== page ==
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Gainesville’s Dignity Village Had to Shut Off Its Wi-Fi

GRACE Marketplace and Dignity Village lost Wi-Fi access after a series of illegal downloads. (Zoe Haugen/WUFT News).

Illegal downloads recently led GRACE Marketplace to pull the plug on providing free Wi-Fi for residents and campers at Dignity Village.

But during a service visit, a vendor found an unauthorized router, and that too has been shut off, sparking new complaints about the shelter’s lack of Wi-Fi and a lack of resources.

“We would love to be able to provide Wi-Fi out here, but we don’t have any IT support,” said Jonathan DeCarmine, GRACE Marketplace operations director. “We were notified by our Internet service provider that there were people downloading things illegally, and if we didn’t put an end to that, they would turn off Internet to the entire property, which would keep us from being able to do business and provide services.”

He said GRACE would be able to provide Wi-Fi if they could better manage Internet access. Though the center doesn’t have the means to hire IT support, DeCarmine would welcome a volunteer if someone in the community were willing to donate time or equipment to help find a solution.

Theresa Lowe, executive director of the North Central Florida Coalition for the Homeless and Hungry, said she has no plans to turn the Wi-Fi back on. They had some security restrictions in place already, but people found ways around them. She said there can be hefty fees for illegal downloads, and that’s something the center can’t afford.

“We had a couple complaints from our provider and notified everyone, ‘please don’t do this, we’ll end up losing the service,’ and it happened again, so our decision was to disable the Wi-Fi because we would be charged,” Lowe said.

When Wi-Fi was available, most residents used their personal devices, but GRACE also has a computer lab, with five computers open for 12 hours per day. Users can access a computer for 15 minutes before their session times out, which could interrupt a job application or online class. However, longer sessions are available upon request.

Lowe said it’s a difficult situation because “the goal for anyone that’s living here is to leave, and the best way to do that is to increase your income either by finding a job or training.”

Some of the residents told WUFT the computer room is one of their favorite places to read and work.  In February, GRACE will begin using one of its buildings as a classroom.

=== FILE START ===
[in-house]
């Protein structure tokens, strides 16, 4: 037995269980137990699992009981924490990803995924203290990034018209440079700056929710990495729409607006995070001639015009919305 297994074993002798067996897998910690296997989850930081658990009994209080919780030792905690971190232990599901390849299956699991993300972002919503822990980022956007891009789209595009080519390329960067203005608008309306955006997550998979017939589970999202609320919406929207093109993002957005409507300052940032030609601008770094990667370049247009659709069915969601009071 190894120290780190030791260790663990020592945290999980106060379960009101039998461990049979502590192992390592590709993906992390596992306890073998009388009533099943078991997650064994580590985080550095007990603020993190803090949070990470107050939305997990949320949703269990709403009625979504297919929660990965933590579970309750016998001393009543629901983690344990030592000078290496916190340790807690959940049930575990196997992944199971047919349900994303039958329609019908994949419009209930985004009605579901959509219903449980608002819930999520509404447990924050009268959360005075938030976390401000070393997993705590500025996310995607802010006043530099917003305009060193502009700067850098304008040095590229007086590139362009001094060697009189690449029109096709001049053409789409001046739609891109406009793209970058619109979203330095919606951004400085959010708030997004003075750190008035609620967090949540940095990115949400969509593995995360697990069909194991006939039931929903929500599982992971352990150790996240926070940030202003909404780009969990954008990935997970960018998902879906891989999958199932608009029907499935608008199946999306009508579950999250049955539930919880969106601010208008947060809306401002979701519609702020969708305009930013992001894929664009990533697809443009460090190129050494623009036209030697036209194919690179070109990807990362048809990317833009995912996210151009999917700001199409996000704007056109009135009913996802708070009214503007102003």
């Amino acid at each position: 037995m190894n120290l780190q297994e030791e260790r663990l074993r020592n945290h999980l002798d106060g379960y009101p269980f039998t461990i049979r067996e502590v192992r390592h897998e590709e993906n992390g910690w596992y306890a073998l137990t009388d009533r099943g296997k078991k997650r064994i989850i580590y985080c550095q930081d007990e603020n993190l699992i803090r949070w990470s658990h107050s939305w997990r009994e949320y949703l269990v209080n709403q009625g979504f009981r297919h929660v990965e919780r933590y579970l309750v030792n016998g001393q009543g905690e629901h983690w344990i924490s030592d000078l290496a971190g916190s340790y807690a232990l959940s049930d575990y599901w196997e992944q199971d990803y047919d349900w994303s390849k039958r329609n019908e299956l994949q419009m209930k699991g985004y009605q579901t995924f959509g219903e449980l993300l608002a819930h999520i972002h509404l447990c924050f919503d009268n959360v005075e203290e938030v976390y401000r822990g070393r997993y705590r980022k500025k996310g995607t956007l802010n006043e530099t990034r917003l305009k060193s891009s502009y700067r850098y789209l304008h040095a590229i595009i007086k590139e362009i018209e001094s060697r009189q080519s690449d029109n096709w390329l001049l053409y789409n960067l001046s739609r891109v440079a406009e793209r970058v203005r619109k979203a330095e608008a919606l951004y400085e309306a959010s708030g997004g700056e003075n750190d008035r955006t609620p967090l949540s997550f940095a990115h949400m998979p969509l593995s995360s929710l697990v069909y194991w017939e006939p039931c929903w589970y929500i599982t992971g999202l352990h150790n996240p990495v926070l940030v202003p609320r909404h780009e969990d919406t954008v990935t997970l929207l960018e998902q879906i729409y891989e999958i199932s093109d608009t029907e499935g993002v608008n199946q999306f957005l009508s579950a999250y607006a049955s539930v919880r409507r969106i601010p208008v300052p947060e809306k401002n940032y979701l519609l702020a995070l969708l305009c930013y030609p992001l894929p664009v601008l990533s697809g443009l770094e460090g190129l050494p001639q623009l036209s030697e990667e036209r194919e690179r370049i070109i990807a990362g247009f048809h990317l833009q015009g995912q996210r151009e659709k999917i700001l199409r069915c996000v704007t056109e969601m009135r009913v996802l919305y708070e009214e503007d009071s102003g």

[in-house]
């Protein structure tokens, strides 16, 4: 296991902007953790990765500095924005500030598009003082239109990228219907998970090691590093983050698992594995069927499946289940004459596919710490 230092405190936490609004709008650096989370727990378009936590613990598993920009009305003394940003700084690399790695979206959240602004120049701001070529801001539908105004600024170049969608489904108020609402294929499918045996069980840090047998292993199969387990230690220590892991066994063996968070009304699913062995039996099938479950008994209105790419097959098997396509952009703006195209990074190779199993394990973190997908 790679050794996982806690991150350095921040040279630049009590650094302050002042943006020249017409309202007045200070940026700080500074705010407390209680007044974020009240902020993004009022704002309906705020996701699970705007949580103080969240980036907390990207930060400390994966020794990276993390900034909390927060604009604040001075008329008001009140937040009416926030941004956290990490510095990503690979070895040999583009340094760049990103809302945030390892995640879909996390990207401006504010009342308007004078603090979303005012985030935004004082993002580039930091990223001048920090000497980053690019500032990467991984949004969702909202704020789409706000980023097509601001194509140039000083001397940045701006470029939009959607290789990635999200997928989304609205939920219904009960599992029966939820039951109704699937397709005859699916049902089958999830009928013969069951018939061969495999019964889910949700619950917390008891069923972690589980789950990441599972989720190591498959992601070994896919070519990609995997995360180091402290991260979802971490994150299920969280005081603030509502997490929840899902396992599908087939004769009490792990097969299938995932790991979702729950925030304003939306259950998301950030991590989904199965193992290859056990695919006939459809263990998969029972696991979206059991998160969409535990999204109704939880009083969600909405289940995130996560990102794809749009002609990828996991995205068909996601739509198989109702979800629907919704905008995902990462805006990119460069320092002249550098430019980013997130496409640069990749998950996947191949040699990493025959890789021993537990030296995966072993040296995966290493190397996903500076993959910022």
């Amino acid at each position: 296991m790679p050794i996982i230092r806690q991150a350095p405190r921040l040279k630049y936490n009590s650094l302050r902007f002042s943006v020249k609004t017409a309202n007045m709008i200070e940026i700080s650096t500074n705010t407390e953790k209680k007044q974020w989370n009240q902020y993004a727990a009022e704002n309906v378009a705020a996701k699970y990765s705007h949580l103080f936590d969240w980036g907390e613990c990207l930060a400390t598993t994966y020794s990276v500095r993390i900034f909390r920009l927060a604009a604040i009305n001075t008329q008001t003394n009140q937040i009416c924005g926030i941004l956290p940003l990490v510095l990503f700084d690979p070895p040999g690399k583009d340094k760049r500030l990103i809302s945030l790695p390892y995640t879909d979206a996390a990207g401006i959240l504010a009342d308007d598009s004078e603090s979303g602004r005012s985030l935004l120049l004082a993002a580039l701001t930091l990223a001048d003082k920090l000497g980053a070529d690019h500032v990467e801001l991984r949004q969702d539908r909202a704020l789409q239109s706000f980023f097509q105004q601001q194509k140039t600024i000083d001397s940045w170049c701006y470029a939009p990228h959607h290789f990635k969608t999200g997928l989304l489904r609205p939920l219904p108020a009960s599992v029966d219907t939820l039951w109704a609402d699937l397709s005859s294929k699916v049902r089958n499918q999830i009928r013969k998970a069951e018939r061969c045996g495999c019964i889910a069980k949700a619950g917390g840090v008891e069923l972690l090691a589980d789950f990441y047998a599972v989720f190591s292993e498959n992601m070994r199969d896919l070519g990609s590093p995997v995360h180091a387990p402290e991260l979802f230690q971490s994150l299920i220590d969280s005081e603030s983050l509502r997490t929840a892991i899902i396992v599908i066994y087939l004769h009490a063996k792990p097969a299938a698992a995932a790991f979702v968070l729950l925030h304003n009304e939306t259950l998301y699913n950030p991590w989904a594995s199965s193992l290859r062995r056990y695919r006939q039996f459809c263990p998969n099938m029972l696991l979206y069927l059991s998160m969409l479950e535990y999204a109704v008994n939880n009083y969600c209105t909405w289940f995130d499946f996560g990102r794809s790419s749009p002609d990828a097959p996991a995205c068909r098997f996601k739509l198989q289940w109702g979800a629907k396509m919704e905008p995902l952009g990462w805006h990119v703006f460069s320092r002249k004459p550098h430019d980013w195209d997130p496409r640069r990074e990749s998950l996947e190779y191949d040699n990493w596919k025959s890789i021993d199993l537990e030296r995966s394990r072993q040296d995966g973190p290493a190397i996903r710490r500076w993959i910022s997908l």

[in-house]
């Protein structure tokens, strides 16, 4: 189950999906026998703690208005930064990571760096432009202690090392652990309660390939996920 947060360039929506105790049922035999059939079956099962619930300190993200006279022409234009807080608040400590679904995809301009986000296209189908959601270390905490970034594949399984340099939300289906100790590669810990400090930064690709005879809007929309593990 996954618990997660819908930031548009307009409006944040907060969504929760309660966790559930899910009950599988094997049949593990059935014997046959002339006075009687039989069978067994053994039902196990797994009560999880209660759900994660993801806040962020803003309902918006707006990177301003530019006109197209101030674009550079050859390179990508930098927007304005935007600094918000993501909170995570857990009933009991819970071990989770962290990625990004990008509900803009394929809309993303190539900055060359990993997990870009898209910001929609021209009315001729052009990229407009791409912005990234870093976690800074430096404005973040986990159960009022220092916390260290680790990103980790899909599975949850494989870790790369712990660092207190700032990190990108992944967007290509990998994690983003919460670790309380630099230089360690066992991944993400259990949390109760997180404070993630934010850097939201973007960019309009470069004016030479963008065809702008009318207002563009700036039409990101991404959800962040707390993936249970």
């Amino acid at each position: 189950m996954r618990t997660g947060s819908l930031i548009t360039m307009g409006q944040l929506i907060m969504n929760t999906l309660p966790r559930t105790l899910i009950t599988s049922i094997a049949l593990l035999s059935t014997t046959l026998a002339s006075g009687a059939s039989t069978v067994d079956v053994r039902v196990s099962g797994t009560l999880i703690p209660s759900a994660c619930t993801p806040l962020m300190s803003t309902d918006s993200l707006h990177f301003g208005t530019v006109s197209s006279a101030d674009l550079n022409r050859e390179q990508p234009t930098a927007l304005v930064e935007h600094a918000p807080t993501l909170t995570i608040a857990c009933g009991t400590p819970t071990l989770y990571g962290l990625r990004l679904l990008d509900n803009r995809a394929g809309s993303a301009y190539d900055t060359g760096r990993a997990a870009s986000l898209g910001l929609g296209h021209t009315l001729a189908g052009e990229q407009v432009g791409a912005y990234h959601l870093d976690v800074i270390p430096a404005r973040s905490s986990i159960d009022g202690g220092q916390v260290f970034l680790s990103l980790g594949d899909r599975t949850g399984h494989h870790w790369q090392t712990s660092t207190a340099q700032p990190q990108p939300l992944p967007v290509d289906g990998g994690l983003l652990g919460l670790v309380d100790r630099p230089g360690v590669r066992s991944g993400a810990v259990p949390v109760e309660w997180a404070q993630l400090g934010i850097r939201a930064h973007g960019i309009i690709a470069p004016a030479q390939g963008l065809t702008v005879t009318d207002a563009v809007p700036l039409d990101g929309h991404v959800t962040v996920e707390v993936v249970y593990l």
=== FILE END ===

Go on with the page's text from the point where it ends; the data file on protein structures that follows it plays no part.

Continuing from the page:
“We are working on getting it wired for Internet access, and then it will be furnished in a classroom style. We will have up to eight computers and different training in there. The first thing set for the beginning of February is a ‘Financial Fitness’ program and some other online things like resume and job training on campus,” Lowe said.

Those computers will be available only for job seeking and education training, while the original computer room will remain available for personal use.

Since Internet access in the area is limited within the fence, GRACE and Dignity Village residents have had to find Wi-Fi elsewhere at places like the Alachua County Library.

About Zoe Haugen

Zoe is a reporter for WUFT News who may be contacted by calling 352-392-6397 or emailing news @wuft.org

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  1. Rhiannon Fitzgerald

    You’d think the city/county would feel grateful for the service the village provides and send their IT staff to help them setup their system to avoid inappropriate activity just like it’s already set up for the library.

  2. All lies from GRACE administration. They had a tech keeping everything working well, not to mention writing resumes, walking clients through job applications, locating housing, securing grants and loans for school, applying for additional state and federal benefits, etc. The same tech made repairs to administration computers as well. They were advised how to filter websites long before Cox made an issue of it, and DeCarmine personally rejected the plan. The administration claimed it could do a better job and the computers would manage themselves, which claim is false on its face. There never has been another person (or group) to offer regular services, and the “lab” no longer exists as a result of mismanagement. There are still a few computers squeezed into the zoo of a Welcome Center, for clients to play Facebook games and watch pseudo-pornographic YouTube videos. Then again, it’s nearly impossible for those clients to do anything productive in such an environment, much less without help.

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